Diabetes patient care is all about passion
With the rise in life expectancy and the nation’s fixation with all things sweet, it is no wonder type 2 diabetes is now one of the country’s biggest health worries. The National Health and Morbidity Survey (NHMS) 2015 places the prevalence of type 2 diabetes at 17.5%. With such a high burden of disease, patient care and education can take its toll on the healthcare system. It falls upon the shoulders of healthcare personnel to ensure complications are minimized and targets are met. Here, the role diabetes educators play in the care of people with diabetes can help stem the tide of type 2 diabetes and its impending outcome on the healthcare system.
MIMS Doctor spoke to Tan Ming Yeong, Doctor of Nursing and Credentialed Diabetes Educator (CDE), a diabetes nurse specialist and one of the pioneer diabetes educators in Malaysia to delve deeper into the topic of care and education for people with diabetes. Diabetes education is also known as diabetes self-management education (DSME)—it is defined as a collaborative process where people with diabetes or at risk of diabetes are taught the knowledge and skills needed to modify behaviour and successfully self-manage the health issue and its related conditions.
Diabetes education is important because a person living with diabetes has many things to do (eg, take medication, inject insulin, and make proper food choices) over the course of a day. “As diabetes educators, we help [empower] the individuals with diabetes to live their lives normally,” said Tan.
The roles of diabetes educators
In Malaysia, the role of diabetes educators is highly dependent on the hospital or healthcare institution’s policy. In general, an educator gets referrals from an inhouse doctor to start providing support to a person with diabetes.
During the initial education session, the person’s existing conditions and health status are determined. From there on, the educator can help the individuals with diabetes to set achievable goals and monitor their condition. With that in mind, the relationship among healthcare professionals, the person with diabetes and the family members must be maintained. Constant communication between the educator and doctor will help to keep the doctor up-to-date on the status of the persons with diabetes, hence, it improves monitoring their conditions. Tan said that patient education and empowerment are not simple tasks and involve other healthcare professionals, including the likes of dietitians. In other words, diabetes education is a multi-specialty task.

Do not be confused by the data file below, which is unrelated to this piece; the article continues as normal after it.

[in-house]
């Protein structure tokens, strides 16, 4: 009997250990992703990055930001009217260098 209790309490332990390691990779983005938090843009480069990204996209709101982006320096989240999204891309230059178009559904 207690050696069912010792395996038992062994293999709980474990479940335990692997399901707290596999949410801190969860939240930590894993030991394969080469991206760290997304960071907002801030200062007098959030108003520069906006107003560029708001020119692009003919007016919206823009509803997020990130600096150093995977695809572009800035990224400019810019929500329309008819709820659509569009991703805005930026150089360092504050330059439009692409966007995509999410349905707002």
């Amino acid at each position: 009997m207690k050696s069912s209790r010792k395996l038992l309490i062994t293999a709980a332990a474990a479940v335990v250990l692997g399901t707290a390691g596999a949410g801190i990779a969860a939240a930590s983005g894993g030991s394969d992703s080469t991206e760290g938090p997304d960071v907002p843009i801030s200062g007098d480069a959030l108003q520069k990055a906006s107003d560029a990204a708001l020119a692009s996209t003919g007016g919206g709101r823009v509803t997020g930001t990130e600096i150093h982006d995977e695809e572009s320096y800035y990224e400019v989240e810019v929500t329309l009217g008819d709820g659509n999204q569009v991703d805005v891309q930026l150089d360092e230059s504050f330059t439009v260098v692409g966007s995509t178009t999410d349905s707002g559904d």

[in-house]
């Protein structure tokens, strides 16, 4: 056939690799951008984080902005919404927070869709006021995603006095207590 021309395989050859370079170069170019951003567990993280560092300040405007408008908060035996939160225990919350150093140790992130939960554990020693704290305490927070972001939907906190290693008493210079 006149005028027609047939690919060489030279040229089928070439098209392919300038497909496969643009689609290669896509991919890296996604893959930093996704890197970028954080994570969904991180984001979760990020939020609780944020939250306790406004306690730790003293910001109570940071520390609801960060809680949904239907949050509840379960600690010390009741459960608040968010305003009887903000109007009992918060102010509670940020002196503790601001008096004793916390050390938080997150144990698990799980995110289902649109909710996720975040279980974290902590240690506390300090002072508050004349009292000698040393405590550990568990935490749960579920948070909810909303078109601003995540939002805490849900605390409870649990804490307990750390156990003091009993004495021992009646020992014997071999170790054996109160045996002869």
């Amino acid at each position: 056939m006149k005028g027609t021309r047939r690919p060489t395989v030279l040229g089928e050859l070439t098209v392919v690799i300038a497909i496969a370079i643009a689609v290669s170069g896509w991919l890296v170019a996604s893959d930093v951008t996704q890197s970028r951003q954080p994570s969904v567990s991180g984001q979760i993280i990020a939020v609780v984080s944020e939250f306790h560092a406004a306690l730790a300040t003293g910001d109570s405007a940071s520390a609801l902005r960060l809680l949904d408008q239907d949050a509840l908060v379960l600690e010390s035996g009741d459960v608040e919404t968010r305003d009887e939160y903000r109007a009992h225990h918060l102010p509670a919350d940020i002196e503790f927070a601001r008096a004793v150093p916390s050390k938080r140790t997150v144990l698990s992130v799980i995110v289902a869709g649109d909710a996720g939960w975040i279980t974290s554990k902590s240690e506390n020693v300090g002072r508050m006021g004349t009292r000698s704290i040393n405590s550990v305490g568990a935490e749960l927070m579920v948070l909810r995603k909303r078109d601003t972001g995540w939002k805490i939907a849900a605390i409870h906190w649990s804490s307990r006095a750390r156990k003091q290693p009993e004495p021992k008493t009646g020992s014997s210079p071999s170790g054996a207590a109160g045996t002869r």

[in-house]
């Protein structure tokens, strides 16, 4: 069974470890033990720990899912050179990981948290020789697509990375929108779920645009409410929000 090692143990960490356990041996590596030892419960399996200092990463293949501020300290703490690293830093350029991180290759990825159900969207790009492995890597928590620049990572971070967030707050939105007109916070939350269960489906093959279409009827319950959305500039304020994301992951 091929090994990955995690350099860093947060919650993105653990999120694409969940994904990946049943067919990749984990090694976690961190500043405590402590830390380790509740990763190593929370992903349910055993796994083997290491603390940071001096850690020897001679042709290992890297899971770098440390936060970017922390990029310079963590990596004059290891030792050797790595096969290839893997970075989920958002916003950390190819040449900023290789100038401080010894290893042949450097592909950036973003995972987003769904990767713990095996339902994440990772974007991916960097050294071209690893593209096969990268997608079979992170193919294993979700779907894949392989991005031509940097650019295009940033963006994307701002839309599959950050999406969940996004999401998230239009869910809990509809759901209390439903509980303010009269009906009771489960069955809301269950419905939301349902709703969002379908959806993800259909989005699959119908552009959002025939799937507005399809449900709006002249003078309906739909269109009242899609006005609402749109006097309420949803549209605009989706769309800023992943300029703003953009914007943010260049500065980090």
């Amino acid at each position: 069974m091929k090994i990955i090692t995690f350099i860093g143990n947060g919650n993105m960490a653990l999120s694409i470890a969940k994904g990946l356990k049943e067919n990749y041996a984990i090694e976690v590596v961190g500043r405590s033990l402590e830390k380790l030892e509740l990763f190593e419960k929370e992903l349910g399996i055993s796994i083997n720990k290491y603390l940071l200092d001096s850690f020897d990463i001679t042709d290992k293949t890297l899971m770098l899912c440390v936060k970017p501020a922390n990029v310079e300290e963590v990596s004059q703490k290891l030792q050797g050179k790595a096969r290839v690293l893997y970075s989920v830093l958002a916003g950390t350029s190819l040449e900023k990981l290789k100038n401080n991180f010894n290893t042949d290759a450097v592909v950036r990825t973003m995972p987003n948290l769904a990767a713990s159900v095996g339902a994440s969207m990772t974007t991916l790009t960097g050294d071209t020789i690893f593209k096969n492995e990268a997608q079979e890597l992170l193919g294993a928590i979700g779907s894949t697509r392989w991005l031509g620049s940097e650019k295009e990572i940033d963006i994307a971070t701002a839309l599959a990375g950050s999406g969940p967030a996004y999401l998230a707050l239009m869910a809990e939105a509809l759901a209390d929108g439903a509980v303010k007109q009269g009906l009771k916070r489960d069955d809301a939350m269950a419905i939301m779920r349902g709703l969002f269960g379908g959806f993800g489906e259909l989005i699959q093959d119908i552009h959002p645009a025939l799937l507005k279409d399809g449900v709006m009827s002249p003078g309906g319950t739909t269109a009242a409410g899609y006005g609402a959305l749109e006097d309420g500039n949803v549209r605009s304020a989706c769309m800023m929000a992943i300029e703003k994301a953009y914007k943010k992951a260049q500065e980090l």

Diabetes education can be challenging and is somewhat of an art. “You can tell them many things but they may not follow the advice given” said Tan. “Instead, ask them their problems and get them to tell you what [aspect of their problems] they would like to change.” From there, the educator can begin to teach and empower people with diabetes with the skills required to overcome their problems.
One of the tools used to overcome challenging behaviour is motivational interviewing, where instead of being told what to do, the individual is questioned in a goal-oriented manner, with the focus of the interview being the individuals with diabetes.
Additionally, diabetes management requires input and cooperation from all parties—friends, family and colleagues—of the person with diabetes. Each has a role to play in order to help the person with diabetes achieve his or her goals. Tan said it doesn’t help the situation when family members keep offering food to the invidual. Therefore, diabetes education and support should include the family members and carers too.
Backgrounder on MDES
The Malaysian Diabetes Education Society (MDES) was initiated by Emeritus Prof. Dato’ Dr. Mustaffa Embong with the support of Lifescan Johnson & Johnson Medical Malaysia and was registered in May 2007 as a society. A short while later, in 2009, the society started actively organizing its activities and by 2012, MDES organized their first seminar and conference.
The vision of MDES is to improve the life of people affected by, and at risk of diabetes through optimal health and wellness. Its mission is to lead and advocate best practice of diabetes education by promoting healthy living and diabetes self-management
The society currently has more than 300 members and run regular conferences with participation of around 400 for each event.